This recipe is about as simple as they come for Chinese stir-fried dishes… It features ‘velveted’ chicken (the only vaguely complex part of the dish), stir-fried with blanched celery and tree-ear fungus in a sauce of seasoned chicken broth… Continue reading “Chicken with Tree Ears and Celery”
This little appetizer is my take on a dish I had a while ago at a Dim Sum restaurant in Ottawa. It was described on the menu as ‘Taiwan Pickled Vegetable’ and was chiefly cucumber with just a little red bell pepper and slivered ginger. I am not sure about the ‘dressing’… these were obviously salt-macerated ‘quick pickles’ and they were quite sweet, only a little sour, and had just a faint touch of chili heat… Continue reading “Taiwanese Pickle”
Not long ago, I posted about a lovely appetizer I had in an Indian restaurant called ‘Calamari Manko’, and I mentioned I wanted to try and reproduce it at home. I also said that I would be unable to employ the fresh curry leaf used in the original, but I mused that Thai Basil might work. Unfortunately no fresh Basil has been available around these parts of late but, as per another post, I thought that a little Thai Chili Paste with Holy Basil might work nicely. I gave it a try and the result was pretty darned decent … Continue reading “Chili Basil Squid”
Ratatouille has its roots in Provence, and commonly associated with Nice. It is something of a melange of vegetables, stewed or braised with the seasonings of the region… Thyme, Garlic, Basil, etc. … but there are many variations. The main ingredients typically include Eggplant, tomato, onion, and bell pepper, but zucchini and fennel often appear, with mushrooms and black olives being added in some recipes.
Most traditionally, the main ingredients are individually sautéed with a little olive oil, and then finally cooked together until everything gets nicely blended with a rich ‘creaminess’. These days, Balsamic vinegar is often added, with white wine also being used in some cases. The dish could be served hot, as a side dish, but it is often served at room temperature, on its own, or with other foods, essentially in the manner of a relish.
For today’s recipe, I am also doing a two stage cooking but, here, I am roasting some of the vegetables before-hand and then letting them sit overnight with some aromatics to develop flavor before finishing with the ‘saucier’ portion of the recipe … Continue reading “Ratatouille”
Not long ago, I introduce you to the Asian foodstuff widely known as Fish Maw. In both the commercially available forms, plain-dried, or deep-fried, it occurs most frequently as a component of soups and braised dishes. It is also used, however, in stir-fried preparations, and, today, I am doing such a dish using shrimp and button mushrooms. The permutations, of course, are endless, but this particular pairing is very nice … Continue reading “Fish Maw Stir-Fried with Shrimp”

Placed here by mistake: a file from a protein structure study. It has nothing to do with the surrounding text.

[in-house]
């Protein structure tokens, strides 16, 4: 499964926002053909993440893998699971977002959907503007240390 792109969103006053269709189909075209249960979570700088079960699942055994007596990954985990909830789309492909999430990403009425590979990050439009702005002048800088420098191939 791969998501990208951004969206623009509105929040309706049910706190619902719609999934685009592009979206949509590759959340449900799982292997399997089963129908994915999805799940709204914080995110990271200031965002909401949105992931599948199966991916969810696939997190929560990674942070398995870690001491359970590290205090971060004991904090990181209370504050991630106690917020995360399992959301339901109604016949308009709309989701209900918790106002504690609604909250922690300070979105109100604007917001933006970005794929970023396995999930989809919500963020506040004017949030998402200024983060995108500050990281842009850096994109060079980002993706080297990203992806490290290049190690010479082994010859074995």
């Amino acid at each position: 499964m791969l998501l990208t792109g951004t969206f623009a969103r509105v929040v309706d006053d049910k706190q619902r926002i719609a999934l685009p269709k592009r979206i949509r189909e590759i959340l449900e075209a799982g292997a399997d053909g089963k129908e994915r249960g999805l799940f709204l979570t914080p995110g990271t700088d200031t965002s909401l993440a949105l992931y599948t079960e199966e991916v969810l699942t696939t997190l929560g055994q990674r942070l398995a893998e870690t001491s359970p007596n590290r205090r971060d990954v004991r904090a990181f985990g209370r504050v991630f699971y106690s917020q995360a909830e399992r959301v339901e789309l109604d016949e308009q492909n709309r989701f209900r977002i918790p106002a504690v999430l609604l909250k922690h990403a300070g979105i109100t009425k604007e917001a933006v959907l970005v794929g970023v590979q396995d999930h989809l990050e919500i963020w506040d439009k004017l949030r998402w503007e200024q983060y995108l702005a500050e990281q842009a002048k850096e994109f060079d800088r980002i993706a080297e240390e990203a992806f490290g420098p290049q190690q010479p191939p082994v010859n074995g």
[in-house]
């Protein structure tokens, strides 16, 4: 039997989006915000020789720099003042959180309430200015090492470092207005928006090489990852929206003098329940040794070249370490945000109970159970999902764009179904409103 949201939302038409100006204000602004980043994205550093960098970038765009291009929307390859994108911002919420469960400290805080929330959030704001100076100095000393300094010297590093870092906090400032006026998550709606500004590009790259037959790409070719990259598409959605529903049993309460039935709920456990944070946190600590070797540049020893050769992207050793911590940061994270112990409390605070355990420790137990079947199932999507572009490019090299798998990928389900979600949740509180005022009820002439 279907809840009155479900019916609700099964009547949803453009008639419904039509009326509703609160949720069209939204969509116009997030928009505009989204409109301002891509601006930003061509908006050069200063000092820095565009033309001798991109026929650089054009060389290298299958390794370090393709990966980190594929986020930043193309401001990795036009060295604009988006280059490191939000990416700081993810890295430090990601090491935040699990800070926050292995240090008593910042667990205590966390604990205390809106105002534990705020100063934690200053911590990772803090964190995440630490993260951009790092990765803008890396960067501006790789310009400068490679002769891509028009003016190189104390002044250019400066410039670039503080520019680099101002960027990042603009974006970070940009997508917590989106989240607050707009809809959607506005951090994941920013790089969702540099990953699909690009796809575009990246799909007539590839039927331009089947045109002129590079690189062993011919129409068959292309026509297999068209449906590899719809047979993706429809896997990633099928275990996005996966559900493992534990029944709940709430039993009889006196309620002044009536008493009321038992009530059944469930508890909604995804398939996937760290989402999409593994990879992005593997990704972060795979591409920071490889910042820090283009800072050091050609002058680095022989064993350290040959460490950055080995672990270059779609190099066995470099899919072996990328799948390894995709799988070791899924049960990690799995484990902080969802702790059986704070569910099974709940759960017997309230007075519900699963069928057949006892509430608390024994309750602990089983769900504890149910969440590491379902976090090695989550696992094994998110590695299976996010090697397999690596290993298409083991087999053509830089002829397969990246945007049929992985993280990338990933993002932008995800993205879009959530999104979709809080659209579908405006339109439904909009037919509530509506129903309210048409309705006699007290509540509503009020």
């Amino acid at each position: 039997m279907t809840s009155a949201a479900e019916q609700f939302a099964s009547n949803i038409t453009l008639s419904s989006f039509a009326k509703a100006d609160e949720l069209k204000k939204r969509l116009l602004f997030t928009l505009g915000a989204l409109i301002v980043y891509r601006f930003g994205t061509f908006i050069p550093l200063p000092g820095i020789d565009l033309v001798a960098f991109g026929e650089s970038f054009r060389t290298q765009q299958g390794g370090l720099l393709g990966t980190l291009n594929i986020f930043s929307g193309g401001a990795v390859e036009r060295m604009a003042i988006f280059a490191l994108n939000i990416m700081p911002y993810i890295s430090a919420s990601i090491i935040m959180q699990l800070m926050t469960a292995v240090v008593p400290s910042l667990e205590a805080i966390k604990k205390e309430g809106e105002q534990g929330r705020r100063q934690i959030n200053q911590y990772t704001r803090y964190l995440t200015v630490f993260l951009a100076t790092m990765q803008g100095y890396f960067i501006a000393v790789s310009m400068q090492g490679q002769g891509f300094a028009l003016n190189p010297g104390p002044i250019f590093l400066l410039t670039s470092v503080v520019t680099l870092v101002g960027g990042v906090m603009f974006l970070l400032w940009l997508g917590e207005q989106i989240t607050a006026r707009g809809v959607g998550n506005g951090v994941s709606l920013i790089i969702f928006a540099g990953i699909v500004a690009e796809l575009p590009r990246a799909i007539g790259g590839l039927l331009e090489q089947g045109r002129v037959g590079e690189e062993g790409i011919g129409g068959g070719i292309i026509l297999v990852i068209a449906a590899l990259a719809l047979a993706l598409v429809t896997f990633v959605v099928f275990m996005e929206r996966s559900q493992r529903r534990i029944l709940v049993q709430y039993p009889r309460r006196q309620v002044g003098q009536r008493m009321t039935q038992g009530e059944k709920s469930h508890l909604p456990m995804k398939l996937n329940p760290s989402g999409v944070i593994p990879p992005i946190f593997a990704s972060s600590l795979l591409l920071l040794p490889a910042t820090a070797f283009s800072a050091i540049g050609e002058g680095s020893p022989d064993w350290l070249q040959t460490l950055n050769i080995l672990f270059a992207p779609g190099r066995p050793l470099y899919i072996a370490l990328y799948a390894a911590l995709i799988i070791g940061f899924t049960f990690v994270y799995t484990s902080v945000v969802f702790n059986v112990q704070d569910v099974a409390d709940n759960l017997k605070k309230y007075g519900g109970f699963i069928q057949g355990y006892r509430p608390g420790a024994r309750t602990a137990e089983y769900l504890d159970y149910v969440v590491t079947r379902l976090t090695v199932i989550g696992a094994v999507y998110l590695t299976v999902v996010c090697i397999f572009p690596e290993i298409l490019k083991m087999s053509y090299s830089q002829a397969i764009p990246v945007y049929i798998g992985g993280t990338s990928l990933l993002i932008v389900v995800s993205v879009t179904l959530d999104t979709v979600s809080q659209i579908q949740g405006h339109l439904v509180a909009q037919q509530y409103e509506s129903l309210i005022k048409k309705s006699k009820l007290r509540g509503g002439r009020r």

A while back, I featured Miso in a ‘Foodstuff’ post, but, though I have used the product in several previously posted recipes, this is the first since then. I mentioned, in that post, that Miso can be used as a marinade, and the Japanese often use it that way, especially with salmon. Here I am using Arctic Char, which, for those unfamiliar, is a pink-fleshed fish that is very similar to Pacific Salmon. If you wish to try this recipe, you can use either without fundamentally changing the result … Continue reading “Miso-Grilled Char”
I am not giving you a proper recipe today … I was basically just playing around in my kitchen using some baby squid I had left from a larger package, generally making things up as I went along, and I wasn’t keeping proper notes. Still, you can get a rough idea of what I was doing and maybe get a few ideas to play with yourselves … Continue reading “Stuffed Baby Squid”
Today’s post features a recipe for a very simple but tasty little Appetizer using fillet of salmon. The flavoring is vaguely Indian in spirit, but, really, you could use this as first course for any type of meal… Continue reading “Spicy Salmon Bites”
A while ago, I posted a recipe for my homemade Madras Curry Paste and I wanted to try using it in something other than a ‘curry’ style dish. I came up with the idea of doing something along the lines of a Satay, but with the flavors of India and made the dish you see pictured abve. I made it is an appetizer but you could make larger (and more) skewers and serve them over rice for a more substantial course. Here, I served mine on a bed of finely shredded cabbage and Jalapeno peppers that were macerated in a little garlic salt before being tossed with some oil and lemon juice… Continue reading “Madrasi Grilled Beef”
The picture above shows my first attempt at salting fish for preservation. To date, my only experience with salted, dried fish is salt-cod, which I have purchased and used but never prepared for myself. In these of almost universal freezer-ownership, salting and drying fish in order to keep it is not really necessary but the process changes the texture in pleasing ways and intensifies the flavor. I didn’t have cod, which is a bit rare these days, but I had just purchased two large Arctic Char from a guy selling them door to door and I kept back a couple of fillets for this experiment… Continue reading “Salted Char”